Okay, so where did we leave off?

Day 4: Was spent around Cape town city proper. In the morning we went to Kristenbosch National Botanical Garden, which was huge. The garden covers an area of 1,300 acres, of which we covered a small portion in 3 hours.

If I were to ever live in Cape Town I could easily see Kristenbosch becoming my new Central Park. Later that afternoon we went to the Panafrican market and the Green Market to haggle with vendors for paintings. I came away with 2 medium sized pieces of work.

Day 5: Our last day in Cape Town but busy all the same. In the morning we visited Bo-Kaap, a Malay quarter in Cape Town with a large Islamic presence. The area is full of colorful houses and cobblestone streets.

We then went to the Archdiocese of Cape Town, no pictures were allowed in the cathedral, and walked around the green market once more, but this time sampled from many of the food vendors.

I next met up with my Mom Mom, Uncle, Aunt, and Aunt’s mom for a tour of Robins Island. The tour started off rough with a 45 minutes shaky boat ride to Robins Island. I am not prone to seasickness, but my nerves were on edge as the boat nearly went on its side and water came over the sides. I’ve never been on such a turbulent boat in my life!!

I recommend the tour of Robbins Island, but if possible take a newer boat.

Once we reached the island all was good. We started with a bus ride around the island where I learned about the history, the original purpose of the prison, and its transition into and out of a prison for political activists. After the bus tour we were given a tour of the prison itself by a former political prisoner, which I must say, made for an impactful tour. Hearing his personal story gave a completely different experience than simply walking through vacant rooms. He, personally suffered and endured the inhumane conditions of the prison.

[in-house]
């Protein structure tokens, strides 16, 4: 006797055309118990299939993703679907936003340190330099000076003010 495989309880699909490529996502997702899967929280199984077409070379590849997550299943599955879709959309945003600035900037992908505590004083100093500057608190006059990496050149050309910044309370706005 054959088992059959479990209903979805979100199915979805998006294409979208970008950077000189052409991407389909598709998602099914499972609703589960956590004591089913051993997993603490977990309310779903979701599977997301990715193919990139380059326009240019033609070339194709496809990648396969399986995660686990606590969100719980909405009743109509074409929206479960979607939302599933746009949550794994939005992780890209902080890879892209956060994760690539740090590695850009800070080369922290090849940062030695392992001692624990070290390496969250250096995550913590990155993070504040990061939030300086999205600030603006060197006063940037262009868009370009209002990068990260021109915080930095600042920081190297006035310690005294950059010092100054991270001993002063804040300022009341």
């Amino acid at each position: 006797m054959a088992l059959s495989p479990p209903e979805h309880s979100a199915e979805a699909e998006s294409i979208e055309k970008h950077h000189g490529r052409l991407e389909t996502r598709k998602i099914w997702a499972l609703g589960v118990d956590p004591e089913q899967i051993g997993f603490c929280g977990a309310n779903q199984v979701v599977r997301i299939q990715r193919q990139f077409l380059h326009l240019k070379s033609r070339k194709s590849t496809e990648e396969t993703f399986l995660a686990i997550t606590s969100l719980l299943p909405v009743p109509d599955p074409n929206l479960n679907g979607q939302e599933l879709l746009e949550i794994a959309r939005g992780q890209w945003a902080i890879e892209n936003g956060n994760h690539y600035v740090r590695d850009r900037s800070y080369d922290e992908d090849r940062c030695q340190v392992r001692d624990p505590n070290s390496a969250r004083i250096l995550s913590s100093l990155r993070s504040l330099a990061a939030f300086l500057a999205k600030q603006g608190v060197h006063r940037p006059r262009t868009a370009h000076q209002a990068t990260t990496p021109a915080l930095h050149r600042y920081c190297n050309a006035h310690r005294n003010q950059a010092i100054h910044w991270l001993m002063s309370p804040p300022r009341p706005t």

The graves of lepers who died on the island which was originally a leper colony.

Up until a few years ago, there was a running school for the children of guards. Now children who live on the island must make the daily trip to the mainland for classes.

The prison

Original beds before the Red Cross stepped in and beds were provided.

Mandela’s cell

After the tour we headed back to the mainland and got ready for Thanksgiving dinner! My family and my new family (Ryan’s parents), Ray, our host and her local South African friends, shared in a traditional American Thanksgiving. There was turkey of course, and sweet potatoes made by me (with Japanese sweet potatoes so they were more yellow than orange and not as sweet), mac’n’cheese from my Mom Mom, cornbread from Ryan’s parents, and much more.

And we were surprised by the presence of Christmas Carolers.

 Then it was time for bed and our early rise to catch our 5:30 flight to Victoria Falls via Johannesburg.

One post left, the food!!!